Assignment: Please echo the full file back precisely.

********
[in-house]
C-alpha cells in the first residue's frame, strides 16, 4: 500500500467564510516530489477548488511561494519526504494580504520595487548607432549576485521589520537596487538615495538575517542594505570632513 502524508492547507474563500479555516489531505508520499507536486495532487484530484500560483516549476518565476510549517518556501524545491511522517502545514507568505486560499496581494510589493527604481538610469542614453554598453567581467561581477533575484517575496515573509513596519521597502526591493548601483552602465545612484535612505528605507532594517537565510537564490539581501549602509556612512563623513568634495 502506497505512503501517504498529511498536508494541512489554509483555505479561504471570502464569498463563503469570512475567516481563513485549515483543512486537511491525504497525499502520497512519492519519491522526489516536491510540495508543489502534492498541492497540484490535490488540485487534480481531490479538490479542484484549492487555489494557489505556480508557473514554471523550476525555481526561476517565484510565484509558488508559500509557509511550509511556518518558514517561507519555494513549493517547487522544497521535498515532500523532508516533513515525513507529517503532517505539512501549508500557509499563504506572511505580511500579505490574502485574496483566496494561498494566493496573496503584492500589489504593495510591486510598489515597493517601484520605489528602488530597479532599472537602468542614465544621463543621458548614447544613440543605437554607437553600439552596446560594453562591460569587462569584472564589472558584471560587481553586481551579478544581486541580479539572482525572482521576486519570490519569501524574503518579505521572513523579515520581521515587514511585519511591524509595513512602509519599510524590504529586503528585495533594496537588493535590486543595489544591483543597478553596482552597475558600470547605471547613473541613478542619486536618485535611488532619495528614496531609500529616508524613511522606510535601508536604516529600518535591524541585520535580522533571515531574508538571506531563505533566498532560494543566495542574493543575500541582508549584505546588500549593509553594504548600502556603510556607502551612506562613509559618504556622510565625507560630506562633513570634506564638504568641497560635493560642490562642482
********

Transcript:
[in-house]
C-alpha cells in the first residue's frame, strides 16, 4: 500500500467564510516530489477548488511561494519526504494580504520595487548607432549576485521589520537596487538615495538575517542594505570632513 502524508492547507474563500479555516489531505508520499507536486495532487484530484500560483516549476518565476510549517518556501524545491511522517502545514507568505486560499496581494510589493527604481538610469542614453554598453567581467561581477533575484517575496515573509513596519521597502526591493548601483552602465545612484535612505528605507532594517537565510537564490539581501549602509556612512563623513568634495 502506497505512503501517504498529511498536508494541512489554509483555505479561504471570502464569498463563503469570512475567516481563513485549515483543512486537511491525504497525499502520497512519492519519491522526489516536491510540495508543489502534492498541492497540484490535490488540485487534480481531490479538490479542484484549492487555489494557489505556480508557473514554471523550476525555481526561476517565484510565484509558488508559500509557509511550509511556518518558514517561507519555494513549493517547487522544497521535498515532500523532508516533513515525513507529517503532517505539512501549508500557509499563504506572511505580511500579505490574502485574496483566496494561498494566493496573496503584492500589489504593495510591486510598489515597493517601484520605489528602488530597479532599472537602468542614465544621463543621458548614447544613440543605437554607437553600439552596446560594453562591460569587462569584472564589472558584471560587481553586481551579478544581486541580479539572482525572482521576486519570490519569501524574503518579505521572513523579515520581521515587514511585519511591524509595513512602509519599510524590504529586503528585495533594496537588493535590486543595489544591483543597478553596482552597475558600470547605471547613473541613478542619486536618485535611488532619495528614496531609500529616508524613511522606510535601508536604516529600518535591524541585520535580522533571515531574508538571506531563505533566498532560494543566495542574493543575500541582508549584505546588500549593509553594504548600502556603510556607502551612506562613509559618504556622510565625507560630506562633513570634506564638504568641497560635493560642490562642482